Posts Tagged ‘American’

_1406928938

The politics of Iron Man: how Marvel sold an arms dealing billionaire to liberal America

Your new friend is an arms dealer?”

“Yeah, but he’s a solid guy.”

“Are you sure he’s not a super villain?”

“No, no. He’s a good guy. He really is a good guy.”

M110 7.62 × 51mm Suppressed American Sniper rifle DA-SD-06-03422

I had literally searched Youtube for the same clip today, to make the same comparison. The scene where Adolf is yukking it up in the theater, just loving the glorious SS sniper. But this is so much better, and will reverberate…

Seth Rogan Basically Calls “American Sniper” Movie A Nazi Propaganda Film

9,000 favorites!

The scene with Hitler is not online, due to copyright, but this is…

Isis fighters drive a US-made Humvee  along the streets of Syria's northern Raqqa province

Heckuva job, Barrie…

www.indiewire.com

Blood in the Face

Yay for ignorant racism.

“We’re more Nazi than the Nazis.”

 

anthrax200-4fb7972d257056ed1fd6aee68b38e0249028755f-s6-c30

 

 

We have a blogroll on the side bar.  I had neglected to add William Blum’s Anti Empire Report, but have since corrected that.  Blum’s hard hitting reality report consistently shreds the popular corporate myths most people mindlessly live under.

Only the best stuff makes the cut on the blogroll.

killinghope_300_463

 

 

Trailer

Grassroots Solutions to American Crises
By BENJAMIN DANGL

When the worst financial crisis since the Great Depression hit the US on September 15, 2008, filmmakers Sílvia Leindecker and Michael Fox began a journey across the country to see how the economy was impacting people’s lives. Their interviews, which span two years and nearly 40 states, draw from farmers, truck drivers, homeless people, workers, immigrants and more. The result is the documentary Crossing the American Crises: From Collapse To Action, a film full of desperation, hope and grassroots solutions.

Leindecker and Fox are the makers of the earlier documentary Beyond Elections: Redefining Democracy in the Americas, and Fox was an editor of the book Venezuela Speaks!: Voices From The Grassroots. Like these earlier works, Crossing the American Crises highlights the voices of people participating in grassroots activism and everyday struggles for a better world.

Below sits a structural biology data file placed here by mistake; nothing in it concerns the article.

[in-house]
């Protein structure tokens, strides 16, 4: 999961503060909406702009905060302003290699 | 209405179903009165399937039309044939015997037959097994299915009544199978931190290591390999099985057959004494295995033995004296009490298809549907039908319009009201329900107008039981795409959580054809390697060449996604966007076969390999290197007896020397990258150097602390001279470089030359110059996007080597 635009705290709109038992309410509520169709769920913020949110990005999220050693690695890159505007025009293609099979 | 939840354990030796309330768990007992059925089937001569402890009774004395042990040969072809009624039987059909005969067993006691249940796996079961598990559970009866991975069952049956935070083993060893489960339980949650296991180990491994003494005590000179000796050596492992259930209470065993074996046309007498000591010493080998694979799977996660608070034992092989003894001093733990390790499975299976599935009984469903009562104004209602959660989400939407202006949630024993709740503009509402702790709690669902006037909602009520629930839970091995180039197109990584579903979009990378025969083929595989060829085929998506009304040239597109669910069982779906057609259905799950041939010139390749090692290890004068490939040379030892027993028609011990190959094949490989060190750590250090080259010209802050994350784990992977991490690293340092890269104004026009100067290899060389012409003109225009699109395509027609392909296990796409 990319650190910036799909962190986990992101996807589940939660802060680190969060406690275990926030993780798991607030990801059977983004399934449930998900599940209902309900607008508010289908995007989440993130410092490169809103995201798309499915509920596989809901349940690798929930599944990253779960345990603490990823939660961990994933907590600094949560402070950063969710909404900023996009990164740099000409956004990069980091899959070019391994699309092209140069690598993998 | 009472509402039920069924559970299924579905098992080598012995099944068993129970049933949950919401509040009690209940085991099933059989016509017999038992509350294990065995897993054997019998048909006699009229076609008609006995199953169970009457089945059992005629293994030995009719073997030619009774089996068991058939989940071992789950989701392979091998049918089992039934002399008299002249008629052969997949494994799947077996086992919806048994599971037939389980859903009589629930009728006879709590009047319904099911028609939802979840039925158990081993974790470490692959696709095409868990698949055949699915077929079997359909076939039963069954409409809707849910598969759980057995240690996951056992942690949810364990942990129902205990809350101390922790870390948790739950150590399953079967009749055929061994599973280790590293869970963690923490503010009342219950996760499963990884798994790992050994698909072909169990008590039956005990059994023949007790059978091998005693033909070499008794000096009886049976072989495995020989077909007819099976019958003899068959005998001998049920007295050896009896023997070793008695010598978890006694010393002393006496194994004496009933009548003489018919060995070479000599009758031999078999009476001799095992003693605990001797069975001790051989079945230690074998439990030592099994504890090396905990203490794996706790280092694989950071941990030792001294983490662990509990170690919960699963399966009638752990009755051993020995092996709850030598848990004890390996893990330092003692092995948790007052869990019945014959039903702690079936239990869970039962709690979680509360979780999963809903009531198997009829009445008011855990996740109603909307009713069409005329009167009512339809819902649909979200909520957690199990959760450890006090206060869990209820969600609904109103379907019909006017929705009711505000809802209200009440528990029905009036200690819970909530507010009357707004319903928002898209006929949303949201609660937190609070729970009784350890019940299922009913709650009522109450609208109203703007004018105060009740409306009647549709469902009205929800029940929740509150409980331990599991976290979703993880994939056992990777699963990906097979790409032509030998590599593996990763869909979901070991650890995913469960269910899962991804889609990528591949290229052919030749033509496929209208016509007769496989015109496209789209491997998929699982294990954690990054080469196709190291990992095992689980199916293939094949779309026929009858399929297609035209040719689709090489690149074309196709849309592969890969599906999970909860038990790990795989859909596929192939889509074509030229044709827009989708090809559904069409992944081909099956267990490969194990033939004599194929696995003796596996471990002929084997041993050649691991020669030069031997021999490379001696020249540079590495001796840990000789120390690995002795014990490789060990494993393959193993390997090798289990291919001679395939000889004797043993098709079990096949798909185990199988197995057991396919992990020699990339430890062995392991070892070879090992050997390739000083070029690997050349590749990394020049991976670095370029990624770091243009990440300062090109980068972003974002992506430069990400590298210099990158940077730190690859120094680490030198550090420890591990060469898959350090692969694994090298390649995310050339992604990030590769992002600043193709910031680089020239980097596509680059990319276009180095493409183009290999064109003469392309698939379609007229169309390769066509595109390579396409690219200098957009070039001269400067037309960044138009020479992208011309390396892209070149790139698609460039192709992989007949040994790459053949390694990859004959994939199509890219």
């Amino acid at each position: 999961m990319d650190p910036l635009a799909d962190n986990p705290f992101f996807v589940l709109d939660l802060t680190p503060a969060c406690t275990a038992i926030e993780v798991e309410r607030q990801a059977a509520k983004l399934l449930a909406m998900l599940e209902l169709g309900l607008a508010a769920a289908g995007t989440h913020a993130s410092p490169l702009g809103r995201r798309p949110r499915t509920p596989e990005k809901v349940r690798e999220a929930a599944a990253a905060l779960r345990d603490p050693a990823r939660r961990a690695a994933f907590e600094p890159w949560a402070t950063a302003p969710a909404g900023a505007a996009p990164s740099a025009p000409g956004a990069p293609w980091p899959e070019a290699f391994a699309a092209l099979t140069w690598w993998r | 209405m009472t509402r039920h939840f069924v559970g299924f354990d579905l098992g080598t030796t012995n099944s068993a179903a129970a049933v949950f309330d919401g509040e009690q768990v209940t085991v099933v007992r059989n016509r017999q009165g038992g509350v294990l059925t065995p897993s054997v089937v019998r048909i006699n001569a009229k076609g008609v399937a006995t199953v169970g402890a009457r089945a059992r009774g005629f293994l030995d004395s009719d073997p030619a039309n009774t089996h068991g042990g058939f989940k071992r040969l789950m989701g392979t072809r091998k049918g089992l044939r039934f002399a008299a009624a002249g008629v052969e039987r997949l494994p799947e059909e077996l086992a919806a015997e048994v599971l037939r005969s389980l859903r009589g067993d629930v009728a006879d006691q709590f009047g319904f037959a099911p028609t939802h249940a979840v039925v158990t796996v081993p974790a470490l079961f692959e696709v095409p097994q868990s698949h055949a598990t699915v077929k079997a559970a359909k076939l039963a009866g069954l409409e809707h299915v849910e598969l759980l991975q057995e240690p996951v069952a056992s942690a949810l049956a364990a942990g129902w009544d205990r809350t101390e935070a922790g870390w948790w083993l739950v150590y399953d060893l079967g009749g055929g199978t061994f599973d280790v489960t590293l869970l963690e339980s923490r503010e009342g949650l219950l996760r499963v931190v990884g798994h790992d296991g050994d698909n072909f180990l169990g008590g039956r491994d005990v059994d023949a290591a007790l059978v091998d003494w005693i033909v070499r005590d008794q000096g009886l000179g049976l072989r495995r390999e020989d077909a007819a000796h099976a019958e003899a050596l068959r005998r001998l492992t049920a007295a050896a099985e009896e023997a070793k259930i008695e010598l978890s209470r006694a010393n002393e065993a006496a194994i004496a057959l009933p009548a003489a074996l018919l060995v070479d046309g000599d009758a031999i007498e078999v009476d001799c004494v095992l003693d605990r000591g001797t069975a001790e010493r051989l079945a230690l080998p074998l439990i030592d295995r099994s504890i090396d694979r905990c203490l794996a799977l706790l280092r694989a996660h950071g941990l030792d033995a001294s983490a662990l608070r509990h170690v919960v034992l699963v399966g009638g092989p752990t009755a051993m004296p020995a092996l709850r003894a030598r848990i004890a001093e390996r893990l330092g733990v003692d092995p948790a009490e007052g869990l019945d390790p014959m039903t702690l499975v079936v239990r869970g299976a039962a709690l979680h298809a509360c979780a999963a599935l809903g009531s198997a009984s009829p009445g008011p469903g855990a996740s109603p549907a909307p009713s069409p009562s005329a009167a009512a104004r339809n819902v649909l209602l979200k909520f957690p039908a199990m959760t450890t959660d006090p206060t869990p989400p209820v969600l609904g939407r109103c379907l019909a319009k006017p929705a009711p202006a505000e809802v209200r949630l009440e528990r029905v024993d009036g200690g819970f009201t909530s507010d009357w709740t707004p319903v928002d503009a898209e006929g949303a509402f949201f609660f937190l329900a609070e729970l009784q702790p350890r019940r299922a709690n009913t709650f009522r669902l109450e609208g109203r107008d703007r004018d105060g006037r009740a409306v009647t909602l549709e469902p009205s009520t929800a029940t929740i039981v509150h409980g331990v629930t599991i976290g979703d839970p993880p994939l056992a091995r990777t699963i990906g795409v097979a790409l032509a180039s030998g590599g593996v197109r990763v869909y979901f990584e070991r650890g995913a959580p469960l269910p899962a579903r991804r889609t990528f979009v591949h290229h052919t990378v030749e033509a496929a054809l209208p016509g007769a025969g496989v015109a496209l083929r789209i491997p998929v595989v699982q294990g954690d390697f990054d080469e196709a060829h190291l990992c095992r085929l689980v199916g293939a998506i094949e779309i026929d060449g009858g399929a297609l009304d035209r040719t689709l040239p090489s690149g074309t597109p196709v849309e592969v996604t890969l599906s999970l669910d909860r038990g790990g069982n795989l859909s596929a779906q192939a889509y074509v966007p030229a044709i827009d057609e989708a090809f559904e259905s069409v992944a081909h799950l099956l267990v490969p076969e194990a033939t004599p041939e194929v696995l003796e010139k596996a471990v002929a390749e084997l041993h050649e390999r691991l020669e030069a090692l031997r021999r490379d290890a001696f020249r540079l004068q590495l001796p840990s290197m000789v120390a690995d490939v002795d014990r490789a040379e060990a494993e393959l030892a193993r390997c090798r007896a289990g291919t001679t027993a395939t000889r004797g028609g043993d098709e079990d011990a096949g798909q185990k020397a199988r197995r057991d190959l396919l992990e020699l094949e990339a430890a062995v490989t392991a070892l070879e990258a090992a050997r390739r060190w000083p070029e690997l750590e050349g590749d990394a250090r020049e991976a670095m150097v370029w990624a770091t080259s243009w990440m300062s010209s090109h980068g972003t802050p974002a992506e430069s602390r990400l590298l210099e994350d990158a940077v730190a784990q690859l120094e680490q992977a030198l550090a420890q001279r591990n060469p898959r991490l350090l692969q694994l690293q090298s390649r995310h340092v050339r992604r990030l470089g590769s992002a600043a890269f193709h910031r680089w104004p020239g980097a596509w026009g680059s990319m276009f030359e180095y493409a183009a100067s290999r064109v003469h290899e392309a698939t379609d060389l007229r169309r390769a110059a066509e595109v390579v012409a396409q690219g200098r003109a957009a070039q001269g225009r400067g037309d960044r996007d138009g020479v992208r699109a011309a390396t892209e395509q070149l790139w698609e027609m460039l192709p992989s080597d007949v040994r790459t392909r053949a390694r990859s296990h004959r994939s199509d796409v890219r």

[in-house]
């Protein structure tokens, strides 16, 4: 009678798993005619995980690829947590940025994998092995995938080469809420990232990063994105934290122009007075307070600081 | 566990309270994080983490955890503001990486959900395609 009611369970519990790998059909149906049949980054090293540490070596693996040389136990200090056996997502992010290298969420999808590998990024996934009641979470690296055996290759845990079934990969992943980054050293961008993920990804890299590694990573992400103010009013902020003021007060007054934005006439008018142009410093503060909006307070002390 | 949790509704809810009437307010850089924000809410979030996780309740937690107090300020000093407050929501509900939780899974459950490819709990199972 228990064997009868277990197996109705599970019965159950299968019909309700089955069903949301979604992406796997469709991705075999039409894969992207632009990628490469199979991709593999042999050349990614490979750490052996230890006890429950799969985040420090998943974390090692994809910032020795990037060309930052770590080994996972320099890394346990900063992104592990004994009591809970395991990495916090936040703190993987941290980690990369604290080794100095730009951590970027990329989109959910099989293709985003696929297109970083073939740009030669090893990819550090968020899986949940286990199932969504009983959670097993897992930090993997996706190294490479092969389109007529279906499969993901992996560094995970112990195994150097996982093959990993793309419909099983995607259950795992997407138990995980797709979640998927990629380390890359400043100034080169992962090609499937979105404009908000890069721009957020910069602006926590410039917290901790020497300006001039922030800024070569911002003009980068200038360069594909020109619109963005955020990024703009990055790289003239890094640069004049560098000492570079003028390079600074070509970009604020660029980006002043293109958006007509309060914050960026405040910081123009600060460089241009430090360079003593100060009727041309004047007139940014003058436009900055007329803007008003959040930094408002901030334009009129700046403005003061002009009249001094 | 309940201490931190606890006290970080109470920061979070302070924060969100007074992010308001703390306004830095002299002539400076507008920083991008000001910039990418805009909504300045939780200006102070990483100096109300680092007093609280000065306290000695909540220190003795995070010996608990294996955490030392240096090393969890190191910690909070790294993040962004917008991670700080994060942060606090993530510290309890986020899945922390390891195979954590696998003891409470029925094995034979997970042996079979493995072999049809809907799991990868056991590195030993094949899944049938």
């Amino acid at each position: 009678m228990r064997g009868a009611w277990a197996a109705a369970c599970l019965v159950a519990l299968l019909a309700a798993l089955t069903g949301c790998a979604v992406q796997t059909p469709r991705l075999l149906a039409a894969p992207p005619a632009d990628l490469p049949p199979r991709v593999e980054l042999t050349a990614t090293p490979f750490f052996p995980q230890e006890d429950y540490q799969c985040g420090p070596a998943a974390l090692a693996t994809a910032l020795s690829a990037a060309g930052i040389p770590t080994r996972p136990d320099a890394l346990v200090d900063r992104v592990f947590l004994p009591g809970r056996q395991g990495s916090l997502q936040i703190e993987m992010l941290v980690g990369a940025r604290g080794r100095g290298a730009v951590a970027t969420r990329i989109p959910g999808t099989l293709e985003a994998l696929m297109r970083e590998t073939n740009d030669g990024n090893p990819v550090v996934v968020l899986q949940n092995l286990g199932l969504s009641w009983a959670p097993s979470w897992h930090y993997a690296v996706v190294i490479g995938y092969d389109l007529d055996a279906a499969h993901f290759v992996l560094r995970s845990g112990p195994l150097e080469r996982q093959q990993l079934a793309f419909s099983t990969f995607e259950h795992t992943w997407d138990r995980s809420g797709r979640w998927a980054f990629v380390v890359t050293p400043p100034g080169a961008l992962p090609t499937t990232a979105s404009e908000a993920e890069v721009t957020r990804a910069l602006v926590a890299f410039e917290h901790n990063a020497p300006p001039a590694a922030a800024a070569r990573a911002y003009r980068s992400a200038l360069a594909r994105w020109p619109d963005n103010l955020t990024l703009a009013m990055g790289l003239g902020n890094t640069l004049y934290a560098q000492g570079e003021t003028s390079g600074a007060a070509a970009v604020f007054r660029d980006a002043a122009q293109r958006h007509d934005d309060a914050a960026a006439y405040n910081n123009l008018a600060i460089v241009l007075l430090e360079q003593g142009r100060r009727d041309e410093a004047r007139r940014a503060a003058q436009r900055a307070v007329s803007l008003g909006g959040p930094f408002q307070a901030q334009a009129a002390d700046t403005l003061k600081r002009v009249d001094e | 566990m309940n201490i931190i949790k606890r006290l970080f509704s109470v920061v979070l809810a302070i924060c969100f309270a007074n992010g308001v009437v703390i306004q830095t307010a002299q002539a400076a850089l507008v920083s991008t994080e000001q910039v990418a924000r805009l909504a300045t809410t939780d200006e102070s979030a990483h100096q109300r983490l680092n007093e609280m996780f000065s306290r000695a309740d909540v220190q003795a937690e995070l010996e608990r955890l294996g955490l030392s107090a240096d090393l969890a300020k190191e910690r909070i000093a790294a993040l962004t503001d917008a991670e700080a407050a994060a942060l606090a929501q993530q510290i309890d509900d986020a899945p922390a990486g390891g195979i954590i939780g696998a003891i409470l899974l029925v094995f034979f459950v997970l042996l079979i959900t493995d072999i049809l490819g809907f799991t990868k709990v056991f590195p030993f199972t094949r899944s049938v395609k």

The first stop of their trip is Detroit, where the camera cuts to empty store fronts and factories. “Detroit is what it is because of industry and the industrial revolution, and capitalism, and so-called democracy and how all those failed. And this is what we have left with it,” Jon Blount of the activist collective Detroit Summer tells Leindecker and Fox. Such bits of hard-won insight from streets, factory floors and living rooms across America are interspersed throughout the film.

The next visit is to the Rosebud Lakota Indian Reservation in South Dakota, where they speak with Alfred Bone Shirt. “We’re seeing that there’s a danglsegment of our society that feel we’re left out, neglected, abused; rights are violated. We’re in a depression down here so bad that people just wanna give up.” His words are underscored by footage of the reservation itself, a place crushed by economic depression.

After stops in Utah, Oakland and Los Angeles, they head out onto Route 66, where, Fox tells the camera they want to “see the direct effects on the local community.” And indeed, that is what they find at nearly every stop in their tour; very real life stories of how the US economy is making life difficult for people from coast to coast and everywhere in between.

In New Orleans, they speak with people in the Lower 9th Ward, a neighborhood that was destroyed by Katrina in 2005. Robert Green and his family lived in this community for 38 years before Katrina hit, and at the time of the shooting of the film they were still living in a FEMA trailer. Green is interviewed with his daughter and wife next to a string of empty lots – places where his neighbors’ homes used to be located before the storm destroyed them.

Fox asks Green what he thinks about the government bailout, the major issue of the day. Green tells him, “It’s ironic that it only took [the government] two weeks to issue a $700 billion check. It took them three years after Katrina and this is what you see.” He pointed to the empty lots, saying the names of the families that used to live there. “So basically every house, every family that’s gone actually was a family that should be here now. And if they would have been given the money in two weeks like the way they did in Congress, the way they did in Wall Street, then every last one of these families would have rebuilt their houses, and this whole Gulf Coast area would have been rebuilt because everybody in the Gulf Coast is basically like the people down here: family first.”
Continue